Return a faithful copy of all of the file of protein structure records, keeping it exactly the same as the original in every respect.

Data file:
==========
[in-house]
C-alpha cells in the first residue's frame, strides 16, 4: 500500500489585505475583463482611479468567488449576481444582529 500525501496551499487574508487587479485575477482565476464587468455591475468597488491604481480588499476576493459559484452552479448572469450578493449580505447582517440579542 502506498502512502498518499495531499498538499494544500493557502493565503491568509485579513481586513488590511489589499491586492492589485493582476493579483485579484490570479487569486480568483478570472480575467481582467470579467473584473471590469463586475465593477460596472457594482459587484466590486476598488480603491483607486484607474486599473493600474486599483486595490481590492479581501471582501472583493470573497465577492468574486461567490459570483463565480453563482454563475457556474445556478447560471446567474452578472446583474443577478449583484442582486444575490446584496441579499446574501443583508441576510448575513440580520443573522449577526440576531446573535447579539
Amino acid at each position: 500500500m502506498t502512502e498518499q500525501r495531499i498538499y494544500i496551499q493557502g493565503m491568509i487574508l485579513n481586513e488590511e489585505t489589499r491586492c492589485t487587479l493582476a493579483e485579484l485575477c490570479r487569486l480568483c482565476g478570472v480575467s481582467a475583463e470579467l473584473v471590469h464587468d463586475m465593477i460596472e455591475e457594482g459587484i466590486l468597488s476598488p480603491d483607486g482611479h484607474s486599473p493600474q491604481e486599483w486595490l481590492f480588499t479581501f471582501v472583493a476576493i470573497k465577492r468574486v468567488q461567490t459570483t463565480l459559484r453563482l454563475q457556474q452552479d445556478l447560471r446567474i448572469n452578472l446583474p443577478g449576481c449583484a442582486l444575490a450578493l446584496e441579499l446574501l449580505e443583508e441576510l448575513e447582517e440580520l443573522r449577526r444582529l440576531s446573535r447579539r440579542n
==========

[in-house]
C-alpha cells in the first residue's frame, strides 16, 4: 500500500489585505475583463482611479468567488449576481444582529 500525501496551499487574508487587479485575477482565476464587468455591475468597488491604481480588499476576493459559484452552479448572469450578493449580505447582517440579542 502506498502512502498518499495531499498538499494544500493557502493565503491568509485579513481586513488590511489589499491586492492589485493582476493579483485579484490570479487569486480568483478570472480575467481582467470579467473584473471590469463586475465593477460596472457594482459587484466590486476598488480603491483607486484607474486599473493600474486599483486595490481590492479581501471582501472583493470573497465577492468574486461567490459570483463565480453563482454563475457556474445556478447560471446567474452578472446583474443577478449583484442582486444575490446584496441579499446574501443583508441576510448575513440580520443573522449577526440576531446573535447579539
Amino acid at each position: 500500500m502506498t502512502e498518499q500525501r495531499i498538499y494544500i496551499q493557502g493565503m491568509i487574508l485579513n481586513e488590511e489585505t489589499r491586492c492589485t487587479l493582476a493579483e485579484l485575477c490570479r487569486l480568483c482565476g478570472v480575467s481582467a475583463e470579467l473584473v471590469h464587468d463586475m465593477i460596472e455591475e457594482g459587484i466590486l468597488s476598488p480603491d483607486g482611479h484607474s486599473p493600474q491604481e486599483w486595490l481590492f480588499t479581501f471582501v472583493a476576493i470573497k465577492r468574486v468567488q461567490t459570483t463565480l459559484r453563482l454563475q457556474q452552479d445556478l447560471r446567474i448572469n452578472l446583474p443577478g449576481c449583484a442582486l444575490a450578493l446584496e441579499l446574501l449580505e443583508e441576510l448575513e447582517e440580520l443573522r449577526r444582529l440576531s446573535r447579539r440579542n